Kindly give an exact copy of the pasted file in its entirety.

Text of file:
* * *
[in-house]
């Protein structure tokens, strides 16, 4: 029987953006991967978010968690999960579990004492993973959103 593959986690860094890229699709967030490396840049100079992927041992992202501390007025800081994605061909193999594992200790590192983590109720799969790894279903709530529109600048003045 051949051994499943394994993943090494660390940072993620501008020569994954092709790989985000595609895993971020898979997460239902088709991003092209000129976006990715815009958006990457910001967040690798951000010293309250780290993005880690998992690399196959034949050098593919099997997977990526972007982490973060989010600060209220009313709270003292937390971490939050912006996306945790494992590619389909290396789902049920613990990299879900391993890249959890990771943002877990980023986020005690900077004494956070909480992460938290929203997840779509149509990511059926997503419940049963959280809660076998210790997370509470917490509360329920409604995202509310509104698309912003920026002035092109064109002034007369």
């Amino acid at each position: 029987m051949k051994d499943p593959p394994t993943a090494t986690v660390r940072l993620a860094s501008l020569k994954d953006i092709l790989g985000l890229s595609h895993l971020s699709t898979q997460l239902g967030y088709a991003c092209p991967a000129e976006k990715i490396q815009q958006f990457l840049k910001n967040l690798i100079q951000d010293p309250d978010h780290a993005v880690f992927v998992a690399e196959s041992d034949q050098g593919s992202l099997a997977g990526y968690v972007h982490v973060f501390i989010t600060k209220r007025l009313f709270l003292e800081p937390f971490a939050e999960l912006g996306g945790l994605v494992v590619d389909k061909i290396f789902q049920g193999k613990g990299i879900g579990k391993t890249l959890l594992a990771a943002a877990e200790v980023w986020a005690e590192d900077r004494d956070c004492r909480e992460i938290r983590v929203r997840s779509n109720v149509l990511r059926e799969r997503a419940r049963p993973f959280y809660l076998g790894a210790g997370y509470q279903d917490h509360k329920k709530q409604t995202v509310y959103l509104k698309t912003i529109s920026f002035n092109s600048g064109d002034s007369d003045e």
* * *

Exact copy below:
[in-house]
């Protein structure tokens, strides 16, 4: 029987953006991967978010968690999960579990004492993973959103 593959986690860094890229699709967030490396840049100079992927041992992202501390007025800081994605061909193999594992200790590192983590109720799969790894279903709530529109600048003045 051949051994499943394994993943090494660390940072993620501008020569994954092709790989985000595609895993971020898979997460239902088709991003092209000129976006990715815009958006990457910001967040690798951000010293309250780290993005880690998992690399196959034949050098593919099997997977990526972007982490973060989010600060209220009313709270003292937390971490939050912006996306945790494992590619389909290396789902049920613990990299879900391993890249959890990771943002877990980023986020005690900077004494956070909480992460938290929203997840779509149509990511059926997503419940049963959280809660076998210790997370509470917490509360329920409604995202509310509104698309912003920026002035092109064109002034007369």
């Amino acid at each position: 029987m051949k051994d499943p593959p394994t993943a090494t986690v660390r940072l993620a860094s501008l020569k994954d953006i092709l790989g985000l890229s595609h895993l971020s699709t898979q997460l239902g967030y088709a991003c092209p991967a000129e976006k990715i490396q815009q958006f990457l840049k910001n967040l690798i100079q951000d010293p309250d978010h780290a993005v880690f992927v998992a690399e196959s041992d034949q050098g593919s992202l099997a997977g990526y968690v972007h982490v973060f501390i989010t600060k209220r007025l009313f709270l003292e800081p937390f971490a939050e999960l912006g996306g945790l994605v494992v590619d389909k061909i290396f789902q049920g193999k613990g990299i879900g579990k391993t890249l959890l594992a990771a943002a877990e200790v980023w986020a005690e590192d900077r004494d956070c004492r909480e992460i938290r983590v929203r997840s779509n109720v149509l990511r059926e799969r997503a419940r049963p993973f959280y809660l076998g790894a210790g997370y509470q279903d917490h509360k329920k709530q409604t995202v509310y959103l509104k698309t912003i529109s920026f002035n092109s600048g064109d002034s007369d003045e």